Why hasn’t tidal power taken off yet?
Tidal power has good potential as a renewable energy source but there are currently a few barriers to its growth.
Although wave and tidal power have the potential to deliver 20 per cent of the UK’s electricity needs, we receive less than 3 per cent of our energy in this way. While other renewable energy sources, such as wind or solar, have seen rapid growth in recent years, tidal power lags behind.
Tidal power uses underwater turbines to harness the phenomenal energy unleashed by rising and falling tides. Tidal farms typically use barrages or artificial lagoons to channel the flow of water, and newer types of turbines can be installed directly on the seafloor.
Unlike solar or wind power, which only generate electricity under the right weather conditions, tidal power can reliably be harnessed every day. The Moon’s gravitational pull ensures two daily powerful tides across the globe.
Despite their low carbon credentials, tidal farms can spell trouble for the local environment. Turbines can injure marine animals and barrages restrict the movement of migratory species. The electromagnetic fields and noise generated are also a concern, particularly for animals that use echolocation.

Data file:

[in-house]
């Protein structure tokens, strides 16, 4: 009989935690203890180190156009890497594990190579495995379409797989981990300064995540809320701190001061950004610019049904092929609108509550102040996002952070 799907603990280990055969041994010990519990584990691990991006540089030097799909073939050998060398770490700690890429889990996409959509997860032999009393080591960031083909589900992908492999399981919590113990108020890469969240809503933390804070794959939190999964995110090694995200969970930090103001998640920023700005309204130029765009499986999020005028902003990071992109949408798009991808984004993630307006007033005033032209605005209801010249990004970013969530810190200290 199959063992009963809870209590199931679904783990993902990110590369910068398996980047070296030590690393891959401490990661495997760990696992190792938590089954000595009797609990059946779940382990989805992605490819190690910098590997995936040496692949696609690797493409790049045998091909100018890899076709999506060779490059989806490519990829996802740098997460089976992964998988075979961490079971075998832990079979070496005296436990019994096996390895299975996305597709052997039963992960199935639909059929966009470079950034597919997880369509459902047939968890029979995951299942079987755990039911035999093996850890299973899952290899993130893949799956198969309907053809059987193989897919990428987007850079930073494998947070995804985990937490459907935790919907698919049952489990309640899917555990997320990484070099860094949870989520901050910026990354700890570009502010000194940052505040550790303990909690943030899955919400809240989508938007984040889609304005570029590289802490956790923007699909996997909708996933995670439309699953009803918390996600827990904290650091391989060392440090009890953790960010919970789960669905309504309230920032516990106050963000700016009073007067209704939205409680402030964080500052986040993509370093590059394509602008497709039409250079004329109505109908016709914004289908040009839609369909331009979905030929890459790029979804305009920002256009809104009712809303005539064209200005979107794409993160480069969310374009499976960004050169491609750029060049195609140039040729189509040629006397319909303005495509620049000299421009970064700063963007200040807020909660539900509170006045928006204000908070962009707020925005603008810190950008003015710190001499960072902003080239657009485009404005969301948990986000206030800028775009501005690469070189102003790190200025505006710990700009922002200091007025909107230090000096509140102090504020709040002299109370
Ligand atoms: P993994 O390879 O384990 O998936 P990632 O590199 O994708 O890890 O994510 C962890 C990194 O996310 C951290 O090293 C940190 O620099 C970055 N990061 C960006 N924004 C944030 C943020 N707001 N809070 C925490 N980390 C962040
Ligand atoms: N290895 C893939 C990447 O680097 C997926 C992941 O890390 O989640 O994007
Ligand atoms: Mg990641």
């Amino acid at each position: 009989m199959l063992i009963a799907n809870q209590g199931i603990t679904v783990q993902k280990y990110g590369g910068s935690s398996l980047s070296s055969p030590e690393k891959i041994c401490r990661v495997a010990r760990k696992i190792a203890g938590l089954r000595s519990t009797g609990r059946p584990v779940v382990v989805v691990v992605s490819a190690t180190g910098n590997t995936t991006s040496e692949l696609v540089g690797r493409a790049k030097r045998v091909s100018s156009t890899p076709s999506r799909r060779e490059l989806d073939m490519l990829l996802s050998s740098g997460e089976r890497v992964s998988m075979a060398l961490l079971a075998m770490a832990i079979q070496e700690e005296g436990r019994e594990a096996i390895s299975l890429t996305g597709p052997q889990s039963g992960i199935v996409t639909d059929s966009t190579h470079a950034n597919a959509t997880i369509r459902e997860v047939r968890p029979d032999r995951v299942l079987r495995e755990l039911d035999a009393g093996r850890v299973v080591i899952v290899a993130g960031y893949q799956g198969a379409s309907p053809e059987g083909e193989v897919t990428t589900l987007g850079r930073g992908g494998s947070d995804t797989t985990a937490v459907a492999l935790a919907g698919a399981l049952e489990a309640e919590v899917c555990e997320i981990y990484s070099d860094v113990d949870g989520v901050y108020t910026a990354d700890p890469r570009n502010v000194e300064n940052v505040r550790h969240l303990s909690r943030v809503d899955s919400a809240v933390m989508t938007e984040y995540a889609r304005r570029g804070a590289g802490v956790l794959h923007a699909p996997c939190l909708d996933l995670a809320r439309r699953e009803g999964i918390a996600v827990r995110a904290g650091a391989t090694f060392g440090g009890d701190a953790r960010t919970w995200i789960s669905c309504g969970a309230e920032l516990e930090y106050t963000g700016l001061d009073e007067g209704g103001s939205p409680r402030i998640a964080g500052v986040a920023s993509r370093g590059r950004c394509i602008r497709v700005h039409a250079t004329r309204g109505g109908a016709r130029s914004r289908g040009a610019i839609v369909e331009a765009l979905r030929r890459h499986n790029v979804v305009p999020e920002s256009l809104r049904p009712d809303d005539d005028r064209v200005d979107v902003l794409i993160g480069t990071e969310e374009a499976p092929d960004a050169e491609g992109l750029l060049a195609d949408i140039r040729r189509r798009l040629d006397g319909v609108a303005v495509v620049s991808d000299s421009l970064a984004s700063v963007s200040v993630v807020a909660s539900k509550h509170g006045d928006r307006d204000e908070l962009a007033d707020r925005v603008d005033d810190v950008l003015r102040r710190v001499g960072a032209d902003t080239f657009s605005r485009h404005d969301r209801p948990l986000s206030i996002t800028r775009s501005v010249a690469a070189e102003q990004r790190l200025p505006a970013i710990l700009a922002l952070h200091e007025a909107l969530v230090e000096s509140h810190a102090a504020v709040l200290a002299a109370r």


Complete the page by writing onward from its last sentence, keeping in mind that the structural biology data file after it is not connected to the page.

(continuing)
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However, the large price tag accompanying new tidal farms can make them a tricky proposition for politicians. Of five proposed projects in the Severn Estuary shortlisted by the UK government in 2008, the cheapest came in at £2.3bn, and none were greenlit.
Why is tidal so expensive? Some costs are unavoidable. Tidal farms need to be durable enough to withstand the force of the tides and their large size entails a vast quantity of construction materials, particularly concrete.
But technology-related costs may fall: tidal power is still in its infancy and although expensive today, government support for tidal power may help costs tumble, following in the footsteps of offshore wind energy.
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Asked by: John Awbery, Reading
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